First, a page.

Ticket for One – Skating with Myself
Ticket for One
When we date another person, we spend time getting to know them, so eventually we can tune into their needs and desires. We want to know what makes them tick and what makes them special, eventually developing a fondness for them – or even love.
Why, then, do so many of us struggle with dating ourselves? Why do we wait for other people to join us on adventures? Why don’t we make a point to buy a ticket for one? Why don’t we take time to tune into our personal needs and desires, thereby deepening our fondness and love for our own unique individuality?
I’m the oldest of four children. I grew up in a neighborhood bustling with families of other kids my age, and my graduating class fell just shy of 700 classmates. In a community like that, a little social effort goes a long way. Just ringing on a few doorbells or making a few phone calls finds you a playmate or friend who’s ready for adventure. And if no one in my neighborhood was available, I always had my younger siblings to torture entertain.
When I became an adult and moved to New York City, I was astounded by how lonely it could be in a city of millions of people. Neighbors that lived in your building seemed miles away, and the threshold to cross from acquaintance to friendship appeared riddled with challenges. Inevitably, I found groups of people with whom I shared common interests, but making plans with a busy New Yorker often feels next to impossible.
I once overheard another single female acquaintance recounting her weekend snowboarding adventure. She had packed her belongings, hopped aboard a bus, and left the city for a solo adventure on the slopes. With admiration, I complimented her independence, and she replied saying, “If you want to do something, you can’t wait for someone to join you… otherwise you’ll never do anything.”
Her words rang in my ears for over a year before I finally started to fully embrace their significance. As a self-proclaimed workaholic, I was noticing life passing me by at an accelerating pace. More-so, I was losing touch with myself, my interests, and my personal passions.
It was then that I finally decided it was time to date myself. The spring flowers were budding, and yet I realized that despite making many failed plans to go ice skating during the winter, I still hadn’t stepped onto the ice. So, one Saturday, I took the train down to the Chelsea Piers Sky Rink. I felt my face grow hot as I tentatively asked for a ticket for one. I imagined all eyes on me as I quickly laced up my skates, and I could feel my pulse quicken as I carefully entered the rink.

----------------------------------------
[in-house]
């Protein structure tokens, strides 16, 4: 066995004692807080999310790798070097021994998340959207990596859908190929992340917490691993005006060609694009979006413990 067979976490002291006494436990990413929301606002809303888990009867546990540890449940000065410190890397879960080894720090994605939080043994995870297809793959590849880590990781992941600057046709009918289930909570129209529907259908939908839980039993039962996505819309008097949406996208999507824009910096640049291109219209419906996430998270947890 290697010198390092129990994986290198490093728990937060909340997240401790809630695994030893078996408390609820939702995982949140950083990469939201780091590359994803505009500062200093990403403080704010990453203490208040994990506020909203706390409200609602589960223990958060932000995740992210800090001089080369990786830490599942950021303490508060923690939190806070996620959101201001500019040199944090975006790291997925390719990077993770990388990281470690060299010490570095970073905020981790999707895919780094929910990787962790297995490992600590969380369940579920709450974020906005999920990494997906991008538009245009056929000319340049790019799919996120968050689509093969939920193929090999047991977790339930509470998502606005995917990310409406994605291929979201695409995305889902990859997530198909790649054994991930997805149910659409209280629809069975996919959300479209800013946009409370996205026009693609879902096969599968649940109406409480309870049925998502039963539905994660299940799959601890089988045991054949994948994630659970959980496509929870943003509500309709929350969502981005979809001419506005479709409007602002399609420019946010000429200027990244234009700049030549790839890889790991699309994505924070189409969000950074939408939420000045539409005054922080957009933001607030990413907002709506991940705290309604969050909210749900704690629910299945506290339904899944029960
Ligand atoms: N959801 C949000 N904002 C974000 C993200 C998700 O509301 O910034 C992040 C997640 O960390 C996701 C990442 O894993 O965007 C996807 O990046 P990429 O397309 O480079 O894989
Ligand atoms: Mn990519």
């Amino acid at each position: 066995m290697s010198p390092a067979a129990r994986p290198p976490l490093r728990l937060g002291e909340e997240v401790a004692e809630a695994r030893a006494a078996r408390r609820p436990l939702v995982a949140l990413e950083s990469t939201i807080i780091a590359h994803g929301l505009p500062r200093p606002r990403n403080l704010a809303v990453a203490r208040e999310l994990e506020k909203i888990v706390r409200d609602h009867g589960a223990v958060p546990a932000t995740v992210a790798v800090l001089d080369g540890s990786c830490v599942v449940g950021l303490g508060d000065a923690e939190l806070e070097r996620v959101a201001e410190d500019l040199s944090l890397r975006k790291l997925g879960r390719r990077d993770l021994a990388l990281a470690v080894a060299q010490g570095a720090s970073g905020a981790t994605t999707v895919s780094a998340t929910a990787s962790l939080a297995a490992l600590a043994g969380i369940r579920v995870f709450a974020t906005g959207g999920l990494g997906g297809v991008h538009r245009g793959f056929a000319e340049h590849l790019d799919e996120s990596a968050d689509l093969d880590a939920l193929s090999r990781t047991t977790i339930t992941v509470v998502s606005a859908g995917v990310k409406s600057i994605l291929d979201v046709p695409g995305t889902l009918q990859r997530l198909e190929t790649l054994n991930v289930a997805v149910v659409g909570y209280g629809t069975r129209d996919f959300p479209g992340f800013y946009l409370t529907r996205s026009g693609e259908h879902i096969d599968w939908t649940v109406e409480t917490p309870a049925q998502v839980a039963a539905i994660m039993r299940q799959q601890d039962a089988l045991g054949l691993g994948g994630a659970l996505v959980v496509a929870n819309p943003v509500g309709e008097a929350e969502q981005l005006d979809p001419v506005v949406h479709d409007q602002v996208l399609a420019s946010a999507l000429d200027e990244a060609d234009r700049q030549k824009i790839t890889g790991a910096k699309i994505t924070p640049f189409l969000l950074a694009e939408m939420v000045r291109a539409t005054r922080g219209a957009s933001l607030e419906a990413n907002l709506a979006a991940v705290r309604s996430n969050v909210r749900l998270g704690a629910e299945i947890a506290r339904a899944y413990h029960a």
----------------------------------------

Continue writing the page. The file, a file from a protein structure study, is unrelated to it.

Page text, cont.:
The first half hour was miserable. It was like I was exercising in a fish bowl. Feeling out of place and counting down the minutes, I even noticed I was sweating – probably more out of nervousness than physical exertion. Finally, it was time for the Zamboni to smooth out the rink, and I was forced take a break. I committed to staying for another 30 minutes, posted an Instagram update, and felt frustratingly amazed at how difficult it was for me to simply be with myself during an activity.
Eventually I went back out onto the ice, decided I would attempt to let go and enjoy the rest of my time, and skated away. Faster and faster I rounded the circles, suddenly letting my arms sway to the music, getting lost in thought, and even smiling as I slid along. My body relaxed, my mind cleared, and I tuned into myself. I actually started enjoying the experience, having fun, and felt contented. — Content with myself.
Regardless of our relationship status, community affiliation, or availability of friends and family, spending time with one’s self is profoundly important. Not only does dating ourselves allow us to deepen our self-love and personal understanding, but it also allows us to more deeply connect with those around us. The more we understand and cherish our personal needs, desires, and unique characteristics, the more we can see the same in others.
Start asking for a ticket for one. Get to know you. It might feel uncomfortable if you’re not used to it, but you may discover a true friend in yourself that you didn’t know you had.
Do you have a #BeautifulShame Story that you want to share? Send an email to email@example.com that outlines: 1). Your struggle 2). How you’ve used creativity as an outlet to deal with it 3). How you feel now. — Feel free to include photos, videos, music, poetry, or anything else!